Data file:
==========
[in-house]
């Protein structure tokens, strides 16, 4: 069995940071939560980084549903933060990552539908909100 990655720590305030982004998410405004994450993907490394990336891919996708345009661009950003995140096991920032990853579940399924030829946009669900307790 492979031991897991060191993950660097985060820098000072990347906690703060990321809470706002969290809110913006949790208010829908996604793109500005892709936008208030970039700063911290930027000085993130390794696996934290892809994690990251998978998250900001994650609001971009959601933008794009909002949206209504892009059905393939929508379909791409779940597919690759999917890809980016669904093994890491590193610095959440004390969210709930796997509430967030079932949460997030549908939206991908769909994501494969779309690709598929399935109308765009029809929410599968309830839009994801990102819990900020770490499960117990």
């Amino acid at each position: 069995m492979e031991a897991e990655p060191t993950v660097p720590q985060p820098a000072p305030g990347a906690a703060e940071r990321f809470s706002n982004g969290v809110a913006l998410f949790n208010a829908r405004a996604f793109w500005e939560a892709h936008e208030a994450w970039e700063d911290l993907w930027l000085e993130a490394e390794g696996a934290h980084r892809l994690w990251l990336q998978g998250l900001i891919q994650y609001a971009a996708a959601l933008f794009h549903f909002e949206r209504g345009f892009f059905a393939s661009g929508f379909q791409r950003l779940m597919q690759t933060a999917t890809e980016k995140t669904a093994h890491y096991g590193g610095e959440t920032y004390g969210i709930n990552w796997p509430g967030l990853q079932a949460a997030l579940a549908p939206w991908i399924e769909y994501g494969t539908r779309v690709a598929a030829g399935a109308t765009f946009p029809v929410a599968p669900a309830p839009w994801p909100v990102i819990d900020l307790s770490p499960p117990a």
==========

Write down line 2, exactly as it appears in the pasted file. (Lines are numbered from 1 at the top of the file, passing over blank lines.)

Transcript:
């Protein structure tokens, strides 16, 4: 069995940071939560980084549903933060990552539908909100 990655720590305030982004998410405004994450993907490394990336891919996708345009661009950003995140096991920032990853579940399924030829946009669900307790 492979031991897991060191993950660097985060820098000072990347906690703060990321809470706002969290809110913006949790208010829908996604793109500005892709936008208030970039700063911290930027000085993130390794696996934290892809994690990251998978998250900001994650609001971009959601933008794009909002949206209504892009059905393939929508379909791409779940597919690759999917890809980016669904093994890491590193610095959440004390969210709930796997509430967030079932949460997030549908939206991908769909994501494969779309690709598929399935109308765009029809929410599968309830839009994801990102819990900020770490499960117990």